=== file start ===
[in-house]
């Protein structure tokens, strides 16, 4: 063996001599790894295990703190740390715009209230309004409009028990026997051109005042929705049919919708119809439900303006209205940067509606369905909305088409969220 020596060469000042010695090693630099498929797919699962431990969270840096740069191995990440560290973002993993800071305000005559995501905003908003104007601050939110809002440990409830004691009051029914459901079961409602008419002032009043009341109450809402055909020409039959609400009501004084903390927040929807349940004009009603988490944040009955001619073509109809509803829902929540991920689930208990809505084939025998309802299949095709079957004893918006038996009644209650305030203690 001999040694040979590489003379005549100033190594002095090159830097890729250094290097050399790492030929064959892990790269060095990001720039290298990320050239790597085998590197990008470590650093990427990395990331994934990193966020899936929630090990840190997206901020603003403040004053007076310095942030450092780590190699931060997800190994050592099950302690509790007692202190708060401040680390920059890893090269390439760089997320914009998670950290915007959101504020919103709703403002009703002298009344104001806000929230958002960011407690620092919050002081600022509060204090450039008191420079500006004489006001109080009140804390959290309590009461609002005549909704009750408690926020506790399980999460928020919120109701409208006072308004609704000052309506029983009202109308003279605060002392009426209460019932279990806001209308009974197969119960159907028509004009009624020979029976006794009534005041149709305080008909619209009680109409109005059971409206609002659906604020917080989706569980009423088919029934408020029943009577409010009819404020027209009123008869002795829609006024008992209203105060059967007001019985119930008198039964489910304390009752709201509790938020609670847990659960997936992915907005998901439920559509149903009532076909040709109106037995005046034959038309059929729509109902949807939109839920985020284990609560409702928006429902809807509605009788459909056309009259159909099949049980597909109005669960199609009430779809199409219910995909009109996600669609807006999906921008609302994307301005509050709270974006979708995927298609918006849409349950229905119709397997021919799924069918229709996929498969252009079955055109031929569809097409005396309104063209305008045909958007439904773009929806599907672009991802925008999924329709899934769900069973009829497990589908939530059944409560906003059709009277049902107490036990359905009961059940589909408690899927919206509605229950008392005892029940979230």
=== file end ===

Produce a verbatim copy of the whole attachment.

[in-house]
């Protein structure tokens, strides 16, 4: 063996001599790894295990703190740390715009209230309004409009028990026997051109005042929705049919919708119809439900303006209205940067509606369905909305088409969220 020596060469000042010695090693630099498929797919699962431990969270840096740069191995990440560290973002993993800071305000005559995501905003908003104007601050939110809002440990409830004691009051029914459901079961409602008419002032009043009341109450809402055909020409039959609400009501004084903390927040929807349940004009009603988490944040009955001619073509109809509803829902929540991920689930208990809505084939025998309802299949095709079957004893918006038996009644209650305030203690 001999040694040979590489003379005549100033190594002095090159830097890729250094290097050399790492030929064959892990790269060095990001720039290298990320050239790597085998590197990008470590650093990427990395990331994934990193966020899936929630090990840190997206901020603003403040004053007076310095942030450092780590190699931060997800190994050592099950302690509790007692202190708060401040680390920059890893090269390439760089997320914009998670950290915007959101504020919103709703403002009703002298009344104001806000929230958002960011407690620092919050002081600022509060204090450039008191420079500006004489006001109080009140804390959290309590009461609002005549909704009750408690926020506790399980999460928020919120109701409208006072308004609704000052309506029983009202109308003279605060002392009426209460019932279990806001209308009974197969119960159907028509004009009624020979029976006794009534005041149709305080008909619209009680109409109005059971409206609002659906604020917080989706569980009423088919029934408020029943009577409010009819404020027209009123008869002795829609006024008992209203105060059967007001019985119930008198039964489910304390009752709201509790938020609670847990659960997936992915907005998901439920559509149903009532076909040709109106037995005046034959038309059929729509109902949807939109839920985020284990609560409702928006429902809807509605009788459909056309009259159909099949049980597909109005669960199609009430779809199409219910995909009109996600669609807006999906921008609302994307301005509050709270974006979708995927298609918006849409349950229905119709397997021919799924069918229709996929498969252009079955055109031929569809097409005396309104063209305008045909958007439904773009929806599907672009991802925008999924329709899934769900069973009829497990589908939530059944409560906003059709009277049902107490036990359905009961059940589909408690899927919206509605229950008392005892029940979230």